I had a class together reading and reflecting on the modern history of South Africa. One of the disturbing things is to see the exploitation of South Africans and then the elaborate design of a system meant to extract cheap labor from them in order to build wealth for the dominant class. One of the great tragedies of South Africa is that the Dutch and British parties to the oppression (real oppression, not today’s version which is too easily invoked) came from Christian cultures. The Church of England still had real significance as did the Dutch Reformed Church. How could it be that countries so strongly influenced by the faith (at least in theory) could form such rotten fruit on the vine?
Consider the following mid-20th century statement from a white South African:
In every People in the world is embodied a Divine Idea and the task of each People is to build upon that Idea and to perfect it. So God created the Afrikaner People with a unique language, a unique philosophy of life, and their own history and tradition in order that they might fulfill a particular calling and destiny here in the southern corner of Africa . . . We must believe that God has called us to be servants of his righteousness in this place.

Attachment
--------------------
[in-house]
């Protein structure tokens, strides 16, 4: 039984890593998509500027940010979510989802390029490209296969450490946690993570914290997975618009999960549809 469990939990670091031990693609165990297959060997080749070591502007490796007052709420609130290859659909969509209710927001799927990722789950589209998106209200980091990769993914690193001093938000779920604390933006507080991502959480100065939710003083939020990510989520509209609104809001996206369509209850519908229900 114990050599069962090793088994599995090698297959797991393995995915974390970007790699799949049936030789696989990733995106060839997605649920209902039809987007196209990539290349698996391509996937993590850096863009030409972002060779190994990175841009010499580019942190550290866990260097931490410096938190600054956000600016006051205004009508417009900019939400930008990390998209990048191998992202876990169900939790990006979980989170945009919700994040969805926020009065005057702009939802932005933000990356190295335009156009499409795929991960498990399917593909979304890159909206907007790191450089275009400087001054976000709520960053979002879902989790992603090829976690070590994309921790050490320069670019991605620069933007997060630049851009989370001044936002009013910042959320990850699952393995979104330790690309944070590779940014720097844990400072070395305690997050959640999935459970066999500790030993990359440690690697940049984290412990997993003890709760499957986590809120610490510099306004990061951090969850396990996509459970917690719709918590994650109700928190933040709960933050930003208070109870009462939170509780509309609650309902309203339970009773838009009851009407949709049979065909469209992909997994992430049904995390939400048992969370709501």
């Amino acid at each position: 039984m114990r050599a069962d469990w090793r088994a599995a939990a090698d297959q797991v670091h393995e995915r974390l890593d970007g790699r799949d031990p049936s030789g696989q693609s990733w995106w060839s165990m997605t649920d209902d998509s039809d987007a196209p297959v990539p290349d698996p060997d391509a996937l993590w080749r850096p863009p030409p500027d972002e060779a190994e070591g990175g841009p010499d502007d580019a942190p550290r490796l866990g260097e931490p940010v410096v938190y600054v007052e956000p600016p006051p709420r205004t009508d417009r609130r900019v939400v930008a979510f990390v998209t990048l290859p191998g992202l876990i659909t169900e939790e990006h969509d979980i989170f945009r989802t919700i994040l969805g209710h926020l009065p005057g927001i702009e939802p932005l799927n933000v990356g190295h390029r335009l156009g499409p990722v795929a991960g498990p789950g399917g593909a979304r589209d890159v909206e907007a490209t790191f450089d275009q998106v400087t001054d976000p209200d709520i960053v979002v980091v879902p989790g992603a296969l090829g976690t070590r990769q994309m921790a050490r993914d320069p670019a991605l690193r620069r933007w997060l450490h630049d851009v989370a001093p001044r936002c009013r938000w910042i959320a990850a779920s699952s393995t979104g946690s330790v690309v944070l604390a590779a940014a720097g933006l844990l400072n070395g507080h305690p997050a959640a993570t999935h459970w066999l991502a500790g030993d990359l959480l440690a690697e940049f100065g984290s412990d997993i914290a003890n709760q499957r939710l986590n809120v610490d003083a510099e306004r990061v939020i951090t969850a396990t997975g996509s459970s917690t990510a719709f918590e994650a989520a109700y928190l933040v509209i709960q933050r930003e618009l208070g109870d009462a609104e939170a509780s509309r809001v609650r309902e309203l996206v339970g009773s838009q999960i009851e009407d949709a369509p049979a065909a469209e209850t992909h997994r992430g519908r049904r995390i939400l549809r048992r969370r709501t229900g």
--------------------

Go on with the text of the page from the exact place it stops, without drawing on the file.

The eye tends to focus on the phrase “servants of his righteousness.” How could it be that systematic oppression (as a conservative I have never written those words together because of their overuse) of the type carried out in South Africa could ever be connected with any idea of being “servants of righteousness?” I do not know. But think of something else. “In every People” there is this special destiny, this special idea. Surely, the white South Africans knew that the black South Africans were people. They knew that they had language, experienced emotions, were capable of self-reflection, wanted justice, etc. in the way that human beings do. If that is so (and it is self-evident), then what “Divine Idea” could a white South African think attached to the black Africans? And how might that Divine Idea be pursued by them under the conditions of Apartheid (or its predecessors)?
Christianity did not cause the oppression in South Africa, but it clearly failed to prevent it or really even check its advance. It seems to me that the tragedy of South Africa helps to highlight the difference between a tribal form of Christianity that tends to underwrite the dominant system and the real thing (which is truly submitted to the lordship of Christ).
Always, always be checking to make sure that you are in the second situation rather than the first. It is easier to float over to the wrong side than you might think. This is why we love Bonhoeffer so much. He knew when to resist tribal Christianity.
On the one hand, it is so very good to have Christ followers such as Wilberforce and Bonhoeffer to uphold as opponents of blatant injustice. On the other, it is too bad that they stood without the full force of the church behind them for too long.